The Worcestershire champion Fred Root was born April 16, 1890. He was one of the earliest to gauge the ill-treatment (especially financial) dished out to the professional cricketer. A supreme strategist, Root was also one of the earliest exponents of leg-theory bowling. Abhishek Mukherjee looks at the career of a man whose honest efforts on the field and radical thoughts off it made him one of the most intriguing characters of between-wars cricket.
The valiant John Thayer passed away on April 15, 1912. Abhishek Mukherjee looks at the only First-Class cricketer who sunk with the RMS Titanic in the Atlantic Ocean.
Murray Bisset, born April 14, 1876, led South Africa at 22, fought the Boer War, led the first post-War South African team to England, had an outstanding legal career that culminated as the Chief Justice of Southern Rhodesia, acted as interim Governor of Southern Rhodesia twice, and was knighted. Abhishek Mukherjee looks back at a man who donned many a hat, cricket being just one of them.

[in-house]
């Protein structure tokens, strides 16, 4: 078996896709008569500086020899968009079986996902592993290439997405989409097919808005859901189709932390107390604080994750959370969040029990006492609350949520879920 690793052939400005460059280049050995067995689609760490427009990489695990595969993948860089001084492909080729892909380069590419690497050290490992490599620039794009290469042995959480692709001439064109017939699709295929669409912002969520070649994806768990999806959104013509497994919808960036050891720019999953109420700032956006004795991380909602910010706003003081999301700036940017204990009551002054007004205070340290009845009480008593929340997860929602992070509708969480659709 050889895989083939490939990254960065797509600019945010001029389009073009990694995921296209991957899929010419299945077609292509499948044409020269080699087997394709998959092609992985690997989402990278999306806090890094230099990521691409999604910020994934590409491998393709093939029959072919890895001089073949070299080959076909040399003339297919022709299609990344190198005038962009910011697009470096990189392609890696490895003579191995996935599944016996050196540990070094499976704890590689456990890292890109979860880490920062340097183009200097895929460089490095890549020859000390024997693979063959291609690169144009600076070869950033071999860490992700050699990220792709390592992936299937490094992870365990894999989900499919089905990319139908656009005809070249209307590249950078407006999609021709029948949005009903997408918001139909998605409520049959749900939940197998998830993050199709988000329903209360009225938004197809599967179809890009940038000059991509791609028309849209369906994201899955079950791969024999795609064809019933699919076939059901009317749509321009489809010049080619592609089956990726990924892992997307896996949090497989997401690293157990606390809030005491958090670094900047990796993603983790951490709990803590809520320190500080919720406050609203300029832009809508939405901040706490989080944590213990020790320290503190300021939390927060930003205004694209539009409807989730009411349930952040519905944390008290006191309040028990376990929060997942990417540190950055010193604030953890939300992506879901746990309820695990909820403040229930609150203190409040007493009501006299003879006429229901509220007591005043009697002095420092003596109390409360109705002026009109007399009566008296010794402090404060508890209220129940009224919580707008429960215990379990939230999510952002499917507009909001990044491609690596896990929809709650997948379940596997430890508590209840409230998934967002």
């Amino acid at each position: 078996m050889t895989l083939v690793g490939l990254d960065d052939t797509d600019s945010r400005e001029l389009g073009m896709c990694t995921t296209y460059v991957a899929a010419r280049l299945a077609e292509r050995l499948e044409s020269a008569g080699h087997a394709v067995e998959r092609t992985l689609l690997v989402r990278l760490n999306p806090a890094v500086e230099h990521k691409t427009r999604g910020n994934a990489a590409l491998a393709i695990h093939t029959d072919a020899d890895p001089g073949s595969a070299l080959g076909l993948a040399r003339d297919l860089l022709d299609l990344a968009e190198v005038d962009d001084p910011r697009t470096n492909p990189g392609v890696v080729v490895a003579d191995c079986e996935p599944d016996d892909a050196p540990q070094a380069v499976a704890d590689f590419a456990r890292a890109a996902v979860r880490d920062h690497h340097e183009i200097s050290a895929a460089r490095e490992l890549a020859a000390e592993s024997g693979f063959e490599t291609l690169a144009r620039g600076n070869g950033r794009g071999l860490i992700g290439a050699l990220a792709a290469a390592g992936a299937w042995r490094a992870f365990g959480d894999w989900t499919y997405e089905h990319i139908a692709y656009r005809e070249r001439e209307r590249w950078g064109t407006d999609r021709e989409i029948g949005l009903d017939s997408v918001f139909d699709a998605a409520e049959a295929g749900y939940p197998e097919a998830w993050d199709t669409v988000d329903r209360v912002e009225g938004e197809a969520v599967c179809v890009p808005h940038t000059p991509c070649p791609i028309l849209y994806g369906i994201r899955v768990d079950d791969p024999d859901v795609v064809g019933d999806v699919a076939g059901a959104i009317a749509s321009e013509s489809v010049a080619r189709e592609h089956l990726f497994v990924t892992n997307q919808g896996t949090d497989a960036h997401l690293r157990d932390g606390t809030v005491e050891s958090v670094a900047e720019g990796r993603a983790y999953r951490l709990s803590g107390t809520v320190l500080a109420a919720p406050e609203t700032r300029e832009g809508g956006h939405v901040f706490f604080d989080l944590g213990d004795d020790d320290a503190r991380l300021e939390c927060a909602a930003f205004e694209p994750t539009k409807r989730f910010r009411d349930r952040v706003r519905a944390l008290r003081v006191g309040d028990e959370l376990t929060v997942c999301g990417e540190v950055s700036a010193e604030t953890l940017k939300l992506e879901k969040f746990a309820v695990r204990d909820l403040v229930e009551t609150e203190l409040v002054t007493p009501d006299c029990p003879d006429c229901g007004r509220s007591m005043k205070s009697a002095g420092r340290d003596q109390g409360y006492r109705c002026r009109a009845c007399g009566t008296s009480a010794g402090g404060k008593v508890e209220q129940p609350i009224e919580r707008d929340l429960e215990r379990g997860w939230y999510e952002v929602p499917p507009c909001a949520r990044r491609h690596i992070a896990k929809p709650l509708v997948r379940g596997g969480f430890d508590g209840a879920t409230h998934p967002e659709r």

Dennis Lillee was born on July 18, 1949
Wally Hammond was born on June 19, 1903
Sachin Tendulkar, the most complete of batsmen, was born on Apr 24, 1973
Danielle Wyatt, the petite powerhouse, was born on Apr 22, 1991
Malcolm Marshall was born on Apr 18, 1958
Dilip Vengsarkar, India’s best batsman of the 1980s, was born on Apr 6, 1956
Neville Cardus was born on Apr 3, 1888. The scoreboard was an ass to him for a number of reasons.
‘Chuck’ Fleetwood-Smith was born on Mar 30, 1908
Meg Lanning, the megastar of Women’s Cricket, was born on March 25, 1992
The one and only Yabba was born on March 19, 1878
Clem Hill, one of the greatest batsmen ever, was born on Mar 18, 1877, the first Test cricketer to be born after the commencement of Test cricket.
Iftikhar Ali Khan Pataudi was born on March 16, 1910
Ivo Bligh, the protagonist of cricket’s most epic love story, was born on Mar 13, 1859
Harmanpreet Kaur was born on March 8, 1989
Phil Edmonds, left-arm spinner and multi-millionaire businessman, was born on March 8, 1951
Neil Adcock, the first South African bowler to get to 100 Test wickets, was born on March 8, 1931.
Luteru Ross Poutoa Lote Taylor r was born on March 8, 1984
Willie Watson, England’s most successful double international, was born on Mar 7, 1920